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Maybe this gives you a taste of what we're in for with "The Hunt for the Trump Tapes," eight half-hour episodes of a fired-up, zealous Arnold chasing down unexpurgated recorded evidence of Trump's unfitness for office.

Part unscripted reality series, part mock-investigative report (only with real evidence), the show itself is a haphazard odyssey through one man's devotion to exposing Trump as a dangerous fraud. And not just any guy, but a Hollywood insider who has rubbed elbows with Trump and countless rich white guys like him over the course of his career, Burnett included.

"He's good at the country club, to pose for pictures and all that, but you know, he's terrible at this," Arnold said, "this" being leadership of the free world. "Now, it's this crisis, it's impending doom."

Arnold said he's spent enough time with Trump when the cameras aren't rolling to have seen him at his most arrogant, greedy and ugliest. He can share first-hand stories about crude and downright evil behavior he's witnessed from Trump as well as Burnett. And that, he says, is what has the latter concerned.

The main conversation within the call, Arnold told me, is that he wants to confront Burnett at Monday's Emmy Awards ceremony. "They're really worried about me being anywhere near him," Arnold says, "I'm like , 'What about the country guys?'"

He laughed, then paused for a beat before adding, "I'm definitely going to do something at the Emmys."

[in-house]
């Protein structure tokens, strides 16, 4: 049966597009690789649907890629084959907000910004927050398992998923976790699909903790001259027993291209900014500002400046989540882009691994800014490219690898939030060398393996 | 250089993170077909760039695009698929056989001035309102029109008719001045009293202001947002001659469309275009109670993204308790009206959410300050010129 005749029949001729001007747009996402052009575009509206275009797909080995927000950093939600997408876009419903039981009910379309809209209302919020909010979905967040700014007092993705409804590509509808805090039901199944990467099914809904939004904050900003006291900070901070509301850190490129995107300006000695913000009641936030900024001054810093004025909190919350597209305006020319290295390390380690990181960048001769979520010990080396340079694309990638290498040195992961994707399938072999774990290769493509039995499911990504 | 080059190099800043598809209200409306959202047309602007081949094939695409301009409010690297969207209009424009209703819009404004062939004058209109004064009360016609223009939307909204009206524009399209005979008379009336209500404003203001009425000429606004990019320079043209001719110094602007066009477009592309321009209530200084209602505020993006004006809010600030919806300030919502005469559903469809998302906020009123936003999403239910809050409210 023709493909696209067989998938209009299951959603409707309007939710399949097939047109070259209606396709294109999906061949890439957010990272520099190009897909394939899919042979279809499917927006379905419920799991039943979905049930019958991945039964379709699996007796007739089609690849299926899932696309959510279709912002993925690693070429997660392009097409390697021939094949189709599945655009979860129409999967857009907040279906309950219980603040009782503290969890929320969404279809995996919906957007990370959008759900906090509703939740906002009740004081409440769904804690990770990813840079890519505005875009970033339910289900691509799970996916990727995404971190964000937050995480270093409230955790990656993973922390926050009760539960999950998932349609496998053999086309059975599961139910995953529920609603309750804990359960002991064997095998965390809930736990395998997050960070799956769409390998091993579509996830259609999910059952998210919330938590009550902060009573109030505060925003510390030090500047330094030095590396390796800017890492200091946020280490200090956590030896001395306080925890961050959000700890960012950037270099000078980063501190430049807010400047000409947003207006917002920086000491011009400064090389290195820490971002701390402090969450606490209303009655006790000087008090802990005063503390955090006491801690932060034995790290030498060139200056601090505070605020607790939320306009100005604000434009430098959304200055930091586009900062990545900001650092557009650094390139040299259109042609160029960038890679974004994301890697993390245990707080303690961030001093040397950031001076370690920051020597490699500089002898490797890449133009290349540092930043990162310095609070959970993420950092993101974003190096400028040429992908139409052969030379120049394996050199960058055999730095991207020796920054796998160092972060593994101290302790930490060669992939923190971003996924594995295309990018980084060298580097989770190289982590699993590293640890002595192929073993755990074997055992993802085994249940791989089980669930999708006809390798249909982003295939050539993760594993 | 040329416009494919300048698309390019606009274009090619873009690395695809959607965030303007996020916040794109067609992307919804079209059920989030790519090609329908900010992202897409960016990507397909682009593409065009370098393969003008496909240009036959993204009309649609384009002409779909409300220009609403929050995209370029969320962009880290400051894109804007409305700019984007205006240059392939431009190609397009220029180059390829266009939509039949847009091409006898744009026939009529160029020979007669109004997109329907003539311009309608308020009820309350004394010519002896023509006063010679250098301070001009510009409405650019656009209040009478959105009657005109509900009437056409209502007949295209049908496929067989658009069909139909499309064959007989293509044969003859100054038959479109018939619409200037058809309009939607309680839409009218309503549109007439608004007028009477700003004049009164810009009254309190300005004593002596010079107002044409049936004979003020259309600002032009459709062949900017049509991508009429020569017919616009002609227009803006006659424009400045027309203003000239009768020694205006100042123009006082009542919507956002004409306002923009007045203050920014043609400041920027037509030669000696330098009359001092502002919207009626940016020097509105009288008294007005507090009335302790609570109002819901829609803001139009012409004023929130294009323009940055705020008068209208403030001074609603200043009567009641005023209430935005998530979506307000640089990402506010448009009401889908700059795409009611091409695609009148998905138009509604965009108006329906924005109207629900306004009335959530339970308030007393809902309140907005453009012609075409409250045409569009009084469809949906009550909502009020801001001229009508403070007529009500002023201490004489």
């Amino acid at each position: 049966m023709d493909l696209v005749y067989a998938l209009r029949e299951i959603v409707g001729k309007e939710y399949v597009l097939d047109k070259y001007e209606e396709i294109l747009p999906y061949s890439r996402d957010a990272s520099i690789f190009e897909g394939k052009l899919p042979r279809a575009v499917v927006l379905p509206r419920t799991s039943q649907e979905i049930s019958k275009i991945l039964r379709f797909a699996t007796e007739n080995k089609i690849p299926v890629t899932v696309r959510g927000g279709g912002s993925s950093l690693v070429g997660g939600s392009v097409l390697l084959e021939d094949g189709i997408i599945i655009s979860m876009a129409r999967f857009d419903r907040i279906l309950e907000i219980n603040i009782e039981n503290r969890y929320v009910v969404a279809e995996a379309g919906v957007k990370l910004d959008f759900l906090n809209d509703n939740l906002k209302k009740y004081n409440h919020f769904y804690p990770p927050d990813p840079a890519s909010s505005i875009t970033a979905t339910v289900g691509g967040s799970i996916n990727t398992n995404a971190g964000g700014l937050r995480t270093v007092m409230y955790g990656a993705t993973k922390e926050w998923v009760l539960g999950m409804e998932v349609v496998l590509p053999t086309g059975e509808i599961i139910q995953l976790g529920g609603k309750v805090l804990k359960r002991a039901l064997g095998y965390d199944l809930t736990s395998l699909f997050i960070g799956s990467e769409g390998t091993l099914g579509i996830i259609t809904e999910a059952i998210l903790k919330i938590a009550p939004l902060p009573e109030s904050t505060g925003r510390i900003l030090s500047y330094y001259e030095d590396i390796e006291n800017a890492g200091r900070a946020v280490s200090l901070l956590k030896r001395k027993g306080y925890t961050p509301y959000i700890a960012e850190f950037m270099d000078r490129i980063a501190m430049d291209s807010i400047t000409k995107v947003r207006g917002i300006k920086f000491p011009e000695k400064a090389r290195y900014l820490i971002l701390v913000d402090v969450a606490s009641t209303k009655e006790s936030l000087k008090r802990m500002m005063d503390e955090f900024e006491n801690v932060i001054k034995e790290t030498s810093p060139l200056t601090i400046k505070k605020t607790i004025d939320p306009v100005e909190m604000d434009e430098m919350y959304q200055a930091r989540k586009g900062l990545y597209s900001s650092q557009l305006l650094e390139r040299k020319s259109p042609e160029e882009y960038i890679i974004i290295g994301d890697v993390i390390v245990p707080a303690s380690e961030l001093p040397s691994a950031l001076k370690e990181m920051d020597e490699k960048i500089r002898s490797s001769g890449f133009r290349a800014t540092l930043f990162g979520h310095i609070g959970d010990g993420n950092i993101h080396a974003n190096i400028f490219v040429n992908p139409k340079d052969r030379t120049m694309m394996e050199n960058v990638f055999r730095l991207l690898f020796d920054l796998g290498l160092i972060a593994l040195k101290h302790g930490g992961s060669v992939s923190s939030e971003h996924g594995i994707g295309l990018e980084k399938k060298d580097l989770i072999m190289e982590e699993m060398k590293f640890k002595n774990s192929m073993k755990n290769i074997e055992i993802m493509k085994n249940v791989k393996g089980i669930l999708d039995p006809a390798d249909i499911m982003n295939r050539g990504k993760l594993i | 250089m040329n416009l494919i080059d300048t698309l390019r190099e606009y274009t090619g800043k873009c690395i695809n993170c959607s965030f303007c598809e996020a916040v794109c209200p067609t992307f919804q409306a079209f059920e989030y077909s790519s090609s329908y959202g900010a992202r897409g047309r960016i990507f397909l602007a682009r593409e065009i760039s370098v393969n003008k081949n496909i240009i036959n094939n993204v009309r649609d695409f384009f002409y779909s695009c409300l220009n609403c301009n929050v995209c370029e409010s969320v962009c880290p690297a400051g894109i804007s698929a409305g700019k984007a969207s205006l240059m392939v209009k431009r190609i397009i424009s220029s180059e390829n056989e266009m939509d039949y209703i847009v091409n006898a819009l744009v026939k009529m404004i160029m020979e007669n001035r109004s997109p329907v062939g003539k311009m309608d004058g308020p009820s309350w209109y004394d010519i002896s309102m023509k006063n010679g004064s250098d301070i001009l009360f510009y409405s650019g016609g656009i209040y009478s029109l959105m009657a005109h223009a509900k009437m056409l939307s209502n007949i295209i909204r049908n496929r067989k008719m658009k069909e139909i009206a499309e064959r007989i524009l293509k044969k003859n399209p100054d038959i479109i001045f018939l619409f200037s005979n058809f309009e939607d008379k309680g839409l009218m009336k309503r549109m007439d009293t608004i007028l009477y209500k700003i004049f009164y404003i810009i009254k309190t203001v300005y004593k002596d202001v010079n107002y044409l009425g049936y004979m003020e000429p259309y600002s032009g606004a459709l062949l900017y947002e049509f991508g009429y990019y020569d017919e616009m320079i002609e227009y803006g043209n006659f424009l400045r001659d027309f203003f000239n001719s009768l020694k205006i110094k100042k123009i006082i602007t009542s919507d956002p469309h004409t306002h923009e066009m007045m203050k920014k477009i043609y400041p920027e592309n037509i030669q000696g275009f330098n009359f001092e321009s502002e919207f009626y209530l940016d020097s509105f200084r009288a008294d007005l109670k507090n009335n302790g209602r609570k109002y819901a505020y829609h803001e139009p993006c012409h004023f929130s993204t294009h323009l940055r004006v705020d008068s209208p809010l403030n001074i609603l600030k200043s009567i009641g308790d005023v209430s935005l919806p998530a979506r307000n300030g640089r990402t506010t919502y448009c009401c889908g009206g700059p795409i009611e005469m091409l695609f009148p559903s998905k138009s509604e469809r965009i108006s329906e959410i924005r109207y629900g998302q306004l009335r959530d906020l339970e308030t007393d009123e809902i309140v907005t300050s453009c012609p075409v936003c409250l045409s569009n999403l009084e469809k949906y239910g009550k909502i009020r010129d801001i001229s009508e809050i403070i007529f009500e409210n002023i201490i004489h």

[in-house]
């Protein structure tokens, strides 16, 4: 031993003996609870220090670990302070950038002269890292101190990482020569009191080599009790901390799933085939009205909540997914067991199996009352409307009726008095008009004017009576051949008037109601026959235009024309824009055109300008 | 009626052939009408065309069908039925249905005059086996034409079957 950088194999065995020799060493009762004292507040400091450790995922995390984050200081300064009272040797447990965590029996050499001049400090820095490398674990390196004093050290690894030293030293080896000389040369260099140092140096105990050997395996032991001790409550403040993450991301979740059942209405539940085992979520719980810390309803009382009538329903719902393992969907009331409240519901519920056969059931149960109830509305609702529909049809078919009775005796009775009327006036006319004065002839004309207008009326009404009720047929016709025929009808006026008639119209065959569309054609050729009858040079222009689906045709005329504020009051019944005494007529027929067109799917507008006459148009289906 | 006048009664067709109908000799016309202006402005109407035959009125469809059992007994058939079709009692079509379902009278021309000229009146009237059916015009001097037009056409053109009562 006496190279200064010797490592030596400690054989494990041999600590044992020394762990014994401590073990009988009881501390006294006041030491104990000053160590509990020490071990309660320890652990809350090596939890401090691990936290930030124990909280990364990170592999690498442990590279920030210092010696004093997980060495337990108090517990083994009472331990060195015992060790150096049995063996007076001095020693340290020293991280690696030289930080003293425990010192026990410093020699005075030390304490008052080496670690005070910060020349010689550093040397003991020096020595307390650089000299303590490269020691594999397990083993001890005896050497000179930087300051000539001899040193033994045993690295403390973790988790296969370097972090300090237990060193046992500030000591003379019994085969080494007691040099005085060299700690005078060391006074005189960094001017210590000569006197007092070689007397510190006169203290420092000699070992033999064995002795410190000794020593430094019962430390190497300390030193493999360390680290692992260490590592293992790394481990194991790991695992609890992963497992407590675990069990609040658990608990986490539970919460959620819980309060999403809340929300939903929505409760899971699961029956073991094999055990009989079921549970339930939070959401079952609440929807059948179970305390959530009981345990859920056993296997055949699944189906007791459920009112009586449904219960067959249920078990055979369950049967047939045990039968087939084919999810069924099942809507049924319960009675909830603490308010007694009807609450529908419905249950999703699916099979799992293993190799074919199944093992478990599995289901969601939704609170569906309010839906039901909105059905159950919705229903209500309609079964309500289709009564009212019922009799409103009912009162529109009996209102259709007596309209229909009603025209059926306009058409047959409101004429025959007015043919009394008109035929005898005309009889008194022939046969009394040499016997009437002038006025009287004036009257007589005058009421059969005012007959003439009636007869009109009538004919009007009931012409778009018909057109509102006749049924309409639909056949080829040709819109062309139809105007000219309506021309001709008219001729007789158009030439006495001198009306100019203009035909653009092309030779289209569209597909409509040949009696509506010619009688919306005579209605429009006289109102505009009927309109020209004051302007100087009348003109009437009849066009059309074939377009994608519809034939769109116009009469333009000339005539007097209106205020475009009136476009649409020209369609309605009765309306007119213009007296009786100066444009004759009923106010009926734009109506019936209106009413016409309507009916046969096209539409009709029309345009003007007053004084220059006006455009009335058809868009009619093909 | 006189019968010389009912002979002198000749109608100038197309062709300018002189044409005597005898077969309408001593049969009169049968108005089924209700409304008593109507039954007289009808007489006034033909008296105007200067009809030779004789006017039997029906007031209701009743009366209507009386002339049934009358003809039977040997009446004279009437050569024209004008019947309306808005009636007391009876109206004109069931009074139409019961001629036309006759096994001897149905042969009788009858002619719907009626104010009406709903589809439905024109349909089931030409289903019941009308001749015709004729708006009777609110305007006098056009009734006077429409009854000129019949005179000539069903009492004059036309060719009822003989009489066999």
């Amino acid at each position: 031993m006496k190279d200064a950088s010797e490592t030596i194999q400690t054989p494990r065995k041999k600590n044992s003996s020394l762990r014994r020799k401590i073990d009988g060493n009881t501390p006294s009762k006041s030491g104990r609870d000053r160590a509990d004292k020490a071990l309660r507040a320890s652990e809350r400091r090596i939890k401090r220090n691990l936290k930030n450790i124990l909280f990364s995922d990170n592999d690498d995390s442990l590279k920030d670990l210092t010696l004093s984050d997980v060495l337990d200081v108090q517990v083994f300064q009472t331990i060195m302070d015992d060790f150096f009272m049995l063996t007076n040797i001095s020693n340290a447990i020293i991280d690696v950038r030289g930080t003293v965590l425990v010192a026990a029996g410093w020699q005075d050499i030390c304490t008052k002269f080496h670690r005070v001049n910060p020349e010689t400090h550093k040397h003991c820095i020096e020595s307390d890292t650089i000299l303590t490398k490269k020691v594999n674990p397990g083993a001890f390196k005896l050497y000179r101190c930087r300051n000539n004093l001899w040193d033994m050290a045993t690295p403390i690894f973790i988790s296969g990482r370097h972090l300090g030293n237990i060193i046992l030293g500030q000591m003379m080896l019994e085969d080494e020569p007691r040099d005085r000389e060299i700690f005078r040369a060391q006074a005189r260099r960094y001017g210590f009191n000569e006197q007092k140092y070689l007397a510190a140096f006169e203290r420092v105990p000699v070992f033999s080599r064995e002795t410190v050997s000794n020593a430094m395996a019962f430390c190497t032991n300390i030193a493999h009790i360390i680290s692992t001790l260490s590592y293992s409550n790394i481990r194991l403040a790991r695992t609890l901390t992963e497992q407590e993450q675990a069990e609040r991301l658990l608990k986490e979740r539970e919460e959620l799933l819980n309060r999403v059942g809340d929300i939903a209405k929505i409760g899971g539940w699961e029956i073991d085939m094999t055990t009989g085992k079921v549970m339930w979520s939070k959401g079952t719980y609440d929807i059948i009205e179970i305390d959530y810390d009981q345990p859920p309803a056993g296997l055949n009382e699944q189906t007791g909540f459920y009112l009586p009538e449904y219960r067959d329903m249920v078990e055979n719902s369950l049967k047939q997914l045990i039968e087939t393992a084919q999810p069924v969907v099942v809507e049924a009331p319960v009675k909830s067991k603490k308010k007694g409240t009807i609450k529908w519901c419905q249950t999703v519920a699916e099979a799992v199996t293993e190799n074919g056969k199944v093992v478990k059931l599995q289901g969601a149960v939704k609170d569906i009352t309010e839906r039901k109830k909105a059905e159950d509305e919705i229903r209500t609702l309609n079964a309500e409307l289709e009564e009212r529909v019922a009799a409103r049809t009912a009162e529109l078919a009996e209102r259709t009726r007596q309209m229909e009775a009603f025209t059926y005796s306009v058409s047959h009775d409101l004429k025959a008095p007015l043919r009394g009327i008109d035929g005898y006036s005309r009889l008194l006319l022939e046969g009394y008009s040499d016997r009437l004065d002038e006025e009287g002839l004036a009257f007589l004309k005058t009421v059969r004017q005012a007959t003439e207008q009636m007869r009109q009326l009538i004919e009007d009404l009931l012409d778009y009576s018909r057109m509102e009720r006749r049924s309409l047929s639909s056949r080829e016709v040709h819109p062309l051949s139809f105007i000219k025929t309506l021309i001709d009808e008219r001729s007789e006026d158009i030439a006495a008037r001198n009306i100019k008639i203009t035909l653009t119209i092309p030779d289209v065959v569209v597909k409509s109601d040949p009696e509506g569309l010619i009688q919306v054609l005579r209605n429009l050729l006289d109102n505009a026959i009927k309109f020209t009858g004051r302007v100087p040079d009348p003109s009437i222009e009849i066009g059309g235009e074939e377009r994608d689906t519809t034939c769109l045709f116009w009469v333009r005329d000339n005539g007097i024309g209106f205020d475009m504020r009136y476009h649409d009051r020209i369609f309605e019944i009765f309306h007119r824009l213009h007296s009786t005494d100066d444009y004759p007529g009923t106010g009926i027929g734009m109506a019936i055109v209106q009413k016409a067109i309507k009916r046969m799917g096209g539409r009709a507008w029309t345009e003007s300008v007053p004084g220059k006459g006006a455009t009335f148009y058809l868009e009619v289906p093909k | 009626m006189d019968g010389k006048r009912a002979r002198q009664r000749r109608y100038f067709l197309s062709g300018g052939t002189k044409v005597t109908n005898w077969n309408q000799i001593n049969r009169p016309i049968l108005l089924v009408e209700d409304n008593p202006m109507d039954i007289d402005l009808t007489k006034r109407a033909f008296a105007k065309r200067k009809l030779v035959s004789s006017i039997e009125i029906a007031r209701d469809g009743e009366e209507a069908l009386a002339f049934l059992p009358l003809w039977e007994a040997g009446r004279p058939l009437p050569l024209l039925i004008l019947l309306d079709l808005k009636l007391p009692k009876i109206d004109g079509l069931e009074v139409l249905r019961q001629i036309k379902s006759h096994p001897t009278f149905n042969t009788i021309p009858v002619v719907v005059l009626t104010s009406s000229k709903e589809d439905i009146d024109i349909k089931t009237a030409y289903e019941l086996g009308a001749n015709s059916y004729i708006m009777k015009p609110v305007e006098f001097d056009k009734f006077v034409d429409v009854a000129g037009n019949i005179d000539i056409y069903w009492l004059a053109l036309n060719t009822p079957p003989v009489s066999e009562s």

A couple of off-handed comments Arnold made during our conversation made me pick my jaw up out of my lap, as well as making a note to edit it out of this article to prevent this publication from suffering any legal wrath.

"You have to know this about these Trump people. There's three things," he said. "There's death threats, you'll get a million. There's threats of lawsuits. You will get sued immediately, or threats. . . You just ignore them, the death threats, lawsuits. And they try to ruin your credibility which, I had zero to begin with. I will have zero when this is over. You have to not care about those three things. Just keep going and then, you'll be fine. And that's what I've done since October of 2016."

A lot has happened since that date, starting with Trump winning the presidency while losing the popular vote by a margin of three million. More to the point, a lot has happened since "The Hunt for the Trump Tapes" first went into production at the beginning of May. Trump's former lawyer Michael Cohen, who Arnold says he spoke with for the show, was still pledging his loyalty to Trump.

In late August Cohen surrendered himself to the FBI, pleaded guilty to eight criminal charges, including one count of willfully causing an unlawful corporate contribution, and one count of making an excessive campaign contribution at Trump's request for the "principal purpose of influencing [the] election." Cohen also has tapes, which leaked in the press at the end of July. They're the reason Arnold tracked him down.